Another common tactic is for a dealer to ask how much you want to spend per month. Never fall into this trap. Once a dealer knows your budget, they can sell you almost any car they want. By stretching out the loan terms, they can shoehorn a much more expensive car into your monthly budget. The problem is, you get stuck not only with a more expensive car, but you wind up paying far more money in interest payments -- if they're doing the financing, they win twice. According to AutoTrader, $400 a month for 60 months (five years) is enough for a $24,000 car. For 72 months (six years), it's $28,800, and for 84 months (seven years), you can get a $33,600 car for the same $400 monthly payment. Determine what you can afford based on a 60-month payment plan and make that your budget.
Never Turn Over Your License or Keys
Although it's rarer now than in years past, according to CNN, some dealers still resort to tactics designed to keep prospective buyers in the showroom until a deal is done. One of them is to ask for your license and/or keys as security during a test drive. If you return and decide not to buy, however, you might find that your collateral is in a manager's office, in a secure room or somewhere else that keeps you in the showroom while the dealer makes a final pitch. Thanks to the rise of online reviews, however, these tactics have mostly been weeded out.
Never Agree To an Early Credit Check
If you plan on financing a car, you'll eventually have to submit to a credit check. According to Car and Driver, however, some dealers will try to get you to consent to a credit check early in the process, perhaps because they have to "screen" potential buyers. Not only does this not benefit you in any way, but so-called hard pulls can actually damage your credit.
Say No to Fees
Some fees, like those associated with destination charges, tax, title and registration, are mandatory and can't be swept away. According to Consumer Reports, however, many dealers try to slip extra fees into the final bill -- and you should contest every one of them. Dealer prep, vehicle procurement and vehicle prep fees, for example, should be built into the mandatory destination charge. Also argue advertising fees, loan payment fees, market adjustment fees and documentation fees.
Negotiate the Final Price Only
One good way to avoid fees altogether, according to Credit Karma, is to negotiate only the final price, sometimes called the out-the-door price or drive-away price. Tell the dealer from the beginning that you're only willing to negotiate the final price, and that all charges and fees must be included.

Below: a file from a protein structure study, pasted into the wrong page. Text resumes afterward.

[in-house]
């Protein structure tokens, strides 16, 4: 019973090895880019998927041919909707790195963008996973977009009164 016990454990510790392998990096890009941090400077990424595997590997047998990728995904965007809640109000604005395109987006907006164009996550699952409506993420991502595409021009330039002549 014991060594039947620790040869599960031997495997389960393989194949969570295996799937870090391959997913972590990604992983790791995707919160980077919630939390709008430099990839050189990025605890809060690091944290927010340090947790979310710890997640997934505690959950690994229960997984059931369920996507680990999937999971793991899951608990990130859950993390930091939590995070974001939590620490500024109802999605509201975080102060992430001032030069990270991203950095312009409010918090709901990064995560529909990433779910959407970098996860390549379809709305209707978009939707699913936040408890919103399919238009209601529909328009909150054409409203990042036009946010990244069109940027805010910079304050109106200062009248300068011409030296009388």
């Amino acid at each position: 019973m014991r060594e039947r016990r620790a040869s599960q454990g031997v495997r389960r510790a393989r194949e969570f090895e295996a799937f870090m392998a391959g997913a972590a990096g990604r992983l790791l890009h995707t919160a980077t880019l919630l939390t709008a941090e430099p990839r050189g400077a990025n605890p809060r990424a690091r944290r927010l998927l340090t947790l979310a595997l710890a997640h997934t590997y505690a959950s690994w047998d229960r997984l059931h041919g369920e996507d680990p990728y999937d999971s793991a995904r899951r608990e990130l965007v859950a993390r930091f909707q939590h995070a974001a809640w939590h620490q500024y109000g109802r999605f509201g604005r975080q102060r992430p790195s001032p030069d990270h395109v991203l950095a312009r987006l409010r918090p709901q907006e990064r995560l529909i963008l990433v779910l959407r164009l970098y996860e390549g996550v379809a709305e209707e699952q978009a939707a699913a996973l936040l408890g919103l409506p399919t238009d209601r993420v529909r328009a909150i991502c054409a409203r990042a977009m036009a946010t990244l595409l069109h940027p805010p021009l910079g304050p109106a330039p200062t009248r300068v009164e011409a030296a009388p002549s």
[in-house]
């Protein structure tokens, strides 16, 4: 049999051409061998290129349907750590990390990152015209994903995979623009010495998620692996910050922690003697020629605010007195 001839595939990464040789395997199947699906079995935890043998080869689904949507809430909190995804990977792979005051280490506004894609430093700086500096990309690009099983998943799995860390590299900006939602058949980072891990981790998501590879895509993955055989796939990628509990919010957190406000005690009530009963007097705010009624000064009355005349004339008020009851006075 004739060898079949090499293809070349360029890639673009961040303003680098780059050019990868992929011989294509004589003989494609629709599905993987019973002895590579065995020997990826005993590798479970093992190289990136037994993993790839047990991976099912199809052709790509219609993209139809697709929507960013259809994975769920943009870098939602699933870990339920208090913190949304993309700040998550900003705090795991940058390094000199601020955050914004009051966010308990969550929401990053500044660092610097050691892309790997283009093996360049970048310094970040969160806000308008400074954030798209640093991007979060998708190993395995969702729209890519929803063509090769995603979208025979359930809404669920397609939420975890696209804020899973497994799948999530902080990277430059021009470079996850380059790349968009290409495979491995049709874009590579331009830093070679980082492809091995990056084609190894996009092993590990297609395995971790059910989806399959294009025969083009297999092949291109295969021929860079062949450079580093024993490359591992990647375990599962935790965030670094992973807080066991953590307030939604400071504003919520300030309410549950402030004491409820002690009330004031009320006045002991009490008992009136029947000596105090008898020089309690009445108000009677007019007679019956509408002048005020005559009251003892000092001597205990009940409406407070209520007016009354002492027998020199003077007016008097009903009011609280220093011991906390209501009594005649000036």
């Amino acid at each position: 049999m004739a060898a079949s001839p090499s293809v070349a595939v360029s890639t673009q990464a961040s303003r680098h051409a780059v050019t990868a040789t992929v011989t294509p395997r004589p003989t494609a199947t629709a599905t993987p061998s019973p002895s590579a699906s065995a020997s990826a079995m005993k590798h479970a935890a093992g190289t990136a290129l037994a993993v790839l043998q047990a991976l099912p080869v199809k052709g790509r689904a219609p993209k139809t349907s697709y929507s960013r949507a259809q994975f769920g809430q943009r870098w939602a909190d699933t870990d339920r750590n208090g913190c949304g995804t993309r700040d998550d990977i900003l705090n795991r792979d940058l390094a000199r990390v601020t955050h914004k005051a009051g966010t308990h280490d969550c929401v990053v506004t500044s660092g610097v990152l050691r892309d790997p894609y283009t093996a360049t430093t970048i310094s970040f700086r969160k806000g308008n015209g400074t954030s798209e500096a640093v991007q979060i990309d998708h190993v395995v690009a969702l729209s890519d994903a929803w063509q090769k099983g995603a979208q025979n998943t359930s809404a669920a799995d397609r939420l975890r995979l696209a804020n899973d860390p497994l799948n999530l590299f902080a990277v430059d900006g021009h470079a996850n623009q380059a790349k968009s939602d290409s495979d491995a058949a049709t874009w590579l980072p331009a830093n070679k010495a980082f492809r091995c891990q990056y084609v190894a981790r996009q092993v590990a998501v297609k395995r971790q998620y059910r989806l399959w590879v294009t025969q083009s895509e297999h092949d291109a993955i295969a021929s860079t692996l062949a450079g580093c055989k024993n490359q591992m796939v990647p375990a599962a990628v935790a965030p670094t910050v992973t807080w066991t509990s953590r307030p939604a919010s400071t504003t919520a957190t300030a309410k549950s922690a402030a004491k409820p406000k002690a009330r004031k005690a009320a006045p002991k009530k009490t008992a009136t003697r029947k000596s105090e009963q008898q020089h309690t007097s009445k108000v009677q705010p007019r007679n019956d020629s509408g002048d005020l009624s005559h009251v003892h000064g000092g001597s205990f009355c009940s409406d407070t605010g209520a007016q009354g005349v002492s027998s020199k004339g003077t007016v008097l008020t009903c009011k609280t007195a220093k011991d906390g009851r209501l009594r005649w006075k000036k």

Don't Be Afraid To Ask For a Salesperson Swap
Buying a car can be a very personal and intimate experience, and if your salesperson makes you uneasy or if you feel like you're being pressured, it's OK to ask for a pinch hitter. Edmunds calls it "test driving your salesperson." Just ask to speak to a sales manager, politely ask for a different representative, and your request will almost certainly be granted with no hard feelings.
Don't Forget the Details
According to Edmunds, it's easy to forget obscure but crucial details. This includes questions about things like new-vehicle rebates, warranty limits, add-ons that may be built into the price of the car, in-dealer service plans, financing offers and any caveats in the contract.
Avoid Unnecessary Add-Ons
Your dealer will almost always try to upsell you with add-ons and options, some of which might make perfect sense -- perhaps you do want to move up to alloy wheels or an upgraded sound system. Don't, however, buy into extras that you don't need or could get somewhere cheaper. Say no to things like window tints, fabric and rust protection, VIN etching, upgraded floor mats, wheel locks or door-edge guards.
Stick To Your Guns
Part of the battle is going in knowing what you want, what you don't and what you're willing to pay and on what terms. The other part of the battle is sticking to those parameters, not allowing yourself to be swayed and -- if negotiations have hopelessly stalled -- saying "no thank you" and walking away.
Finally, don't confuse being firm with being unreasonable. Resist the urge to play hardball. Car salespeople get a bad rap, as do dealerships in general, but the majority are hardworking, honest brokers who trade on their reputations and work diligently to build customer loyalty. Like all businesses, they have to keep the lights on, pay the rent, make payroll and, yes, turn a profit. They can't sell their vehicles at wholesale or invoice prices and they can't give away the store to unreasonable buyers. If you're reasonable and fair, it's much more likely that they will be, too.